[Study Notes] Lagrangian Interpolation

The first step in learning polynomials.


attack's luogu blog

oi wiki Lagrangian interpolation

Apocryphal's luogu blog

1. Introduction to Lagrangian Interpolation


luogu P4781 [template] Lagrangian interpolation

Solution 1: Gaussian elimination

Obviously, there are infinite polynomials of \(\deg \geqslant n\), because according to Gaussian elimination, there must be free elements.

List these \(n\) points directly to the equation system and solve it with Gaussian elimination.

After finding the polynomial, you can find \(f(k)\).

Time complexity\(O(n^3).\)

Solution 2: Lagrangian Interpolation

Give a basis function for a point \((x_i,y_i)\):

\[g(k)=\prod_{j\not=i}^{1\leqslant j\leqslant n} \dfrac{k-x_j}{x_i-x_j} \]

It is easy to find:\(\forall j\not=i,g (x_j)=0.\) Because there is always\(k=x_j\) in the cumulative multiplication, so that\(k-x_j=x_j-x_j=0,g (x_j)=0.\)

For \(j=i,g(x_j)=1.\)because each item in the cumulative product is\(\dfrac{x_i-x_j}{x_i-x_j}=1,g(x_j)=1.\ )

So our polynomial can be expressed as:

\[f(k)=\sum_{i=1}^{n}y_i\times\prod_{j\not=i}^{1\leqslant j\leqslant n} \dfrac{k-x_j}{x_i-x_j} \]

In this way\(\forall(x_i,y_i),f(x_i)=y_i\), you can also find\(f(k).\)

Probably because the inverse element is required, the time complexity is \(O(n^2+n\log n)=O(n^2).\)


#include <bits/stdc++.h>
#define ll long long
using namespace std;
int n;
const ll mod = 998244353;
ll x[2011], y[2011], k, ans;
ll ksm(ll s1, ll s2) {
	if(!s2) return 1;
	if(s2 & 1) return s1 * ksm(s1, s2 - 1) % mod;
	ll ret = ksm(s1, s2 / 2);
	return ret * ret % mod;
int main() {
	scanf("%d%lld", &n, &k);
	for(int i = 1; i <= n; i++) scanf("%lld%lld", &x[i], &y[i]);
	for(int i = 1; i <= n; i++) {
		ll sum = 1, mul = 1;
		for(int j = 1; j <= n; j++) {
			if(i == j) continue;
			sum *= (k - x[j]); sum %= mod; sum += mod; sum %= mod;
			mul *= (x[i] - x[j]); mul %= mod; mul += mod; mul %= mod;
		sum *= ksm(mul, mod-2); sum %= mod;
		ans += (sum * y[i]) % mod; ans %= mod;
	printf("%lld\n", ans);
	return 0; 

2. Extension of Lagrangian interpolation method


Same as above, adding \(x_i\) to the limit of continuous value.


Suppose \(x_i\in[1,n],\) is formulated as:

\[f(k)=\sum_{i=1}^{n}y_i\times\prod_{j\not=i}^{1\leqslant j\leqslant n} \dfrac{k-j}{i-j} \]

It is possible to maintain \(num=\prod_{1\leqslant j\leqslant n}k-j,\) so the numerator is partially reduced to \(\dfrac{num}{k-i},\) because doing so requires an inverse element, with a log, Very bad, so you can preprocess the prefix and \(pre_i\) and the suffix and \(suf_i.\)

For the denominator, it can be transformed into the form of \(1\times 2\times...\times i-1\times (-1)\times (-2)\times...\times(i-n)\).

In essence, it is a factorial, |denominator|\(=fac_{i-1}\times fac_{n-i},\) and then deal with the positive and negative.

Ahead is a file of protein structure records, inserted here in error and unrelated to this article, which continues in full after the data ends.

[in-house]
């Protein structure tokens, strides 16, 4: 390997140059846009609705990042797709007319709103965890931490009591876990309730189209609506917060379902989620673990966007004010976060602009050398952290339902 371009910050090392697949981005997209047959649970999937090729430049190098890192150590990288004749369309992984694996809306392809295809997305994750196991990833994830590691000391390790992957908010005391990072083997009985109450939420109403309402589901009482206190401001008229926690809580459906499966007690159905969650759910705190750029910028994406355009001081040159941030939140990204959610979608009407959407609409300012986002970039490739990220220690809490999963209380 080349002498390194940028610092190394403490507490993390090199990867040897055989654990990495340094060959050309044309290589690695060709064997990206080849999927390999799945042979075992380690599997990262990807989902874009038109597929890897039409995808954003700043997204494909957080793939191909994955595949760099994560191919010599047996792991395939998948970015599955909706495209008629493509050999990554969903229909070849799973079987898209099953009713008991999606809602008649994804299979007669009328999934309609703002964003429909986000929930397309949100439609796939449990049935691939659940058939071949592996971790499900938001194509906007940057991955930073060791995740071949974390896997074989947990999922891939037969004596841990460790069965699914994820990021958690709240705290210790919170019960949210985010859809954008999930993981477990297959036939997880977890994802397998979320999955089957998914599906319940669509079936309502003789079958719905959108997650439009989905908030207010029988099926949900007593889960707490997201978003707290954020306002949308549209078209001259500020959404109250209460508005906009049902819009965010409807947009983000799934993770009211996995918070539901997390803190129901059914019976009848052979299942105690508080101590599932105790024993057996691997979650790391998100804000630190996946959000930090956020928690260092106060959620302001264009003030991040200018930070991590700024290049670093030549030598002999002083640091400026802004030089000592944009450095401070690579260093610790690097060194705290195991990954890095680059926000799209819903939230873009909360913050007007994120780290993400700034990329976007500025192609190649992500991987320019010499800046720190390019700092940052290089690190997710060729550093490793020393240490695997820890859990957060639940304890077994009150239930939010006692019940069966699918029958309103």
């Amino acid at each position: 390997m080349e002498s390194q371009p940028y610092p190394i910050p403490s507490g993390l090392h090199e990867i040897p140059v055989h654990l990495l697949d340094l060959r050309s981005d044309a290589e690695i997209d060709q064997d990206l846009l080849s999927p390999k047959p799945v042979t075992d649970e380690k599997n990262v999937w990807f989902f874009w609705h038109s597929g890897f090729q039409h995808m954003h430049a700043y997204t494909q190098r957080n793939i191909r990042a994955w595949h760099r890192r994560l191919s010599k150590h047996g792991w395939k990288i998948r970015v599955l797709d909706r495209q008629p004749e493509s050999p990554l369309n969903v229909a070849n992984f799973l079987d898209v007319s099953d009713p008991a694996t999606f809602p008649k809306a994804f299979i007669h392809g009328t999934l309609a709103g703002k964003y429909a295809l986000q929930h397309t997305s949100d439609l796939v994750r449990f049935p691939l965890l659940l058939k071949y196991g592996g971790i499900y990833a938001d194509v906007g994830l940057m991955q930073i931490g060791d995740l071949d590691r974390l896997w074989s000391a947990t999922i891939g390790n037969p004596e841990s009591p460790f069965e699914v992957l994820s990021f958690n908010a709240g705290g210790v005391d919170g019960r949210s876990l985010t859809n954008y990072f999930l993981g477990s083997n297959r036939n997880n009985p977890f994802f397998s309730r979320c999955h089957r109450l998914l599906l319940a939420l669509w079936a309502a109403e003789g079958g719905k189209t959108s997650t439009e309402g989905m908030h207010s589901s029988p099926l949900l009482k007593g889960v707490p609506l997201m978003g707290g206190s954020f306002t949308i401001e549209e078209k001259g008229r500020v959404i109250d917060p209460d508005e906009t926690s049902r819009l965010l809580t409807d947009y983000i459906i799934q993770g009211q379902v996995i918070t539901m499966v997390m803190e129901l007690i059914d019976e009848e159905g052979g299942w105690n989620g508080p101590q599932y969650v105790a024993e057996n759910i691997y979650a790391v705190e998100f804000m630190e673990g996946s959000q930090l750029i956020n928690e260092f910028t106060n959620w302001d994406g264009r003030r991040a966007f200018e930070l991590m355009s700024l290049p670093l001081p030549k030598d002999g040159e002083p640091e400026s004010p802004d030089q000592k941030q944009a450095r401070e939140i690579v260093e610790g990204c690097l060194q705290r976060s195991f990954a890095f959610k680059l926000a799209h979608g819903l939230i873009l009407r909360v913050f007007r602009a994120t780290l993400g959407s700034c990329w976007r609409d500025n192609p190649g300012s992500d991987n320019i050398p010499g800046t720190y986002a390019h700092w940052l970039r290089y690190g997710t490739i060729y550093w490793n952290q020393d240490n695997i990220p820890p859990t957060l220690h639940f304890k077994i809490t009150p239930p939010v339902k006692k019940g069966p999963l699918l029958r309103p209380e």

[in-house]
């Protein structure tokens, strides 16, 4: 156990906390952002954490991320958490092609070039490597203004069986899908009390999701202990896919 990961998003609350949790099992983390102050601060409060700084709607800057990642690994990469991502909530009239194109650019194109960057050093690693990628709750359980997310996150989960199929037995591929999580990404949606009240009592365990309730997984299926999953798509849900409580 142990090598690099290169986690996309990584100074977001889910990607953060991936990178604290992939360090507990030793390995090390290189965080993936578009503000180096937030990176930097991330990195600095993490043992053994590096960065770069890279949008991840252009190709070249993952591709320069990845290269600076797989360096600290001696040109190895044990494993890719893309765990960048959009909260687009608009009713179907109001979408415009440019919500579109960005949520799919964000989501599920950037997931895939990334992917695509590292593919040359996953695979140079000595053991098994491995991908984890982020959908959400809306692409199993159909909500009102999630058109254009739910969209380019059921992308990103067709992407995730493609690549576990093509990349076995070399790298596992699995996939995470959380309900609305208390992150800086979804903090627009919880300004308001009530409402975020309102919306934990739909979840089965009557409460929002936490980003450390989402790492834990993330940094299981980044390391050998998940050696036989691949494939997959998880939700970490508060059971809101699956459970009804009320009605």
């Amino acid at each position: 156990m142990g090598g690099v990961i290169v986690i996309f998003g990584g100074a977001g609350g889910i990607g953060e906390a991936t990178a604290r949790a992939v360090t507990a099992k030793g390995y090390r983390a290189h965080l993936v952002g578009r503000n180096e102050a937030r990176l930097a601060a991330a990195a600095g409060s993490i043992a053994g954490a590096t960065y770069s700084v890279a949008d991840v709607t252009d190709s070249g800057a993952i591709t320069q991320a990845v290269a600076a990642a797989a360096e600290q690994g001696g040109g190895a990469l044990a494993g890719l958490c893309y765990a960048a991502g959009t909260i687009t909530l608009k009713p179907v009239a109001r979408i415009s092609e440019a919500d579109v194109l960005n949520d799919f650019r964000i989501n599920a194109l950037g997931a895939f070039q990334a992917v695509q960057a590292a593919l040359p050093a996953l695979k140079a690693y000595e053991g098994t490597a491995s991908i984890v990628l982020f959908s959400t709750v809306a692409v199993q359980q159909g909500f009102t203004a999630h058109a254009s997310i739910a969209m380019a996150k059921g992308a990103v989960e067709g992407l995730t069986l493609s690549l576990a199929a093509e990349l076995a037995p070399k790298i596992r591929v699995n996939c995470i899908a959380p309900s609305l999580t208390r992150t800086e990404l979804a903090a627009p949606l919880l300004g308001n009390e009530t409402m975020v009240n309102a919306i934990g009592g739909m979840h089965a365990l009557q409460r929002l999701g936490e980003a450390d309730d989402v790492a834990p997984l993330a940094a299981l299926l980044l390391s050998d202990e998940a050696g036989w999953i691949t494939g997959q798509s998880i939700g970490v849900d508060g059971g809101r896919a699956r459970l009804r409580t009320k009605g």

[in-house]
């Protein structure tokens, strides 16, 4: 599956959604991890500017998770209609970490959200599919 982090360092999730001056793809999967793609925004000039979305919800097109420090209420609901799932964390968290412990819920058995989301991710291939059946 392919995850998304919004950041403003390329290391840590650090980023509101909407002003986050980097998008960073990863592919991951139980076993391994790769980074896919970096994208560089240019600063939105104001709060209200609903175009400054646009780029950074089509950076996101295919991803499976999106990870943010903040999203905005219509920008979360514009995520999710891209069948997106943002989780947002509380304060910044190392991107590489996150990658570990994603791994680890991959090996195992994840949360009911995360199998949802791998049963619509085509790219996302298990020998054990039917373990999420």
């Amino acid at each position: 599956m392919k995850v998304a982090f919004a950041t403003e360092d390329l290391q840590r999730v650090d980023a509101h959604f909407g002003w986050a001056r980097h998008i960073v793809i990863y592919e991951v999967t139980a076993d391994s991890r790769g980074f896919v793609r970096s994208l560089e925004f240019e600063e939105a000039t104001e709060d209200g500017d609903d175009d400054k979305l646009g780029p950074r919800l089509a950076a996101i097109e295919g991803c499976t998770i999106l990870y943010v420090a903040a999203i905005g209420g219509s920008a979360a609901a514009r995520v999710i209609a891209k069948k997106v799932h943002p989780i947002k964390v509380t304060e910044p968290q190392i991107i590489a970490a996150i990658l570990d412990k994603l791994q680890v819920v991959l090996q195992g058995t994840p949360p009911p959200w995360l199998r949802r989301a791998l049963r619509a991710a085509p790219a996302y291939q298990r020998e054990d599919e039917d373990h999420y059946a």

This plus some \(O(n)\) preprocessing \(pre,suf,fac,inv...\), we only need \(O(n)\) to complete.

3. Specific application of Lagrange interpolation & Ex amp les

[example 1] CF622F The Sum of the k-th Powers

The classic model of Lagrangian interpolation, that is to find \(\sum_{i=1}^n i^k\).

This is a polynomial of degree \(k+1\), prove it perceptually:

Consider a polynomial of degree \(n\)\(g(x)=a_nx^n+a_{n-1}x^{n-1}+...+a_0\).

Its first-order difference\(\Delta g(x)=g(x+1)-g(x)=a_n(x+1)^n-a_nx^n+...\).

Through the binomial theorem, we find that the \(n\) item will be eliminated at this time, namely:

Each time a difference is made, the degree of the polynomial is reduced by one.

Let\(f(x)=\sum_{i=1}^ni^k,\) then\(\Delta f(x)=f(x+1)-f(x)=(x+1)^ k,\) is a polynomial of degree \(k\).

So \(f(x)\) is \(k+1\) degree polynomial.

At this point, we only need to determine \(k+2\) points and do an interpolation to find \(f(n)\).

Because \(i\) is continuous, the Lagrange interpolation extension in 2.2 can be used to achieve \(O(k\log k).\)

\(i^k\) can also be obtained linearly, so I won't explain it here.


#include <bits/stdc++.h>

#define ll long long

using namespace std;

const int N = 1e6;
const ll mod = 1e9 + 7;

ll n, k, fac[N+11], pre[N+11], suf[N+11], ans;

ll ksm(ll s1, ll s2) {
	if(!s2) return 1ll;
	if(s2 % 2) return s1 * ksm(s1, s2-1) % mod;
	ll ret = ksm(s1, s2/2);
	return ret * ret % mod;

int main() {
	scanf("%lld%lld", &n, &k);
	ll sum = 0; 
	fac[0] = 1;
	for(int i = 1; i <= k+2; i++) 
		fac[i] = fac[i-1] * (ll)i % mod;
	pre[0] = suf[k+3] = 1;
	for(int i = 1; i <= k+2; i++)
		pre[i] = pre[i-1] * (n - i) % mod;
	for(int i = k+2; i >= 1; i--)
		suf[i] = suf[i+1] * (n - i) % mod;
	for(int i = 1; i <= k+2; i++) {
		sum += ksm(i, k); sum %= mod;
		ll num = pre[i-1] * suf[i+1] % mod;
		ll fm = fac[i-1] * fac[k+2-i] % mod;
		num *= sum; num %= mod;
		num *= ksm(fm, mod-2); num %= mod;
		if((k+2-i) % 2 == 0) ans += num;
		else ans -= num; 
		ans %= mod; ans = (ans + mod) % mod;
	printf("%lld\n", ans);
	return 0;

[Example 2] luogu P4593 [TJOI2018] Textbook-like profanity

Problem transformation: first find the number of \(k,\) that is "blasphemy". Ignore the \(a_i\) greater than \(n\) (although I don't know if there are any), it is easy to find that one "desecration" can make all monsters with continuous HP die, so \(k=m+0?1: (\exists a_i=1).\)

And because the blood volume of the monsters is different from each other, we can convert the calculated value into \(\sum_{i=1}^n i^k,\), so it is similar to [Example 1].

The code will not be released.

Posted by slindstr on Wed, 03 Aug 2022 01:34:27 +0930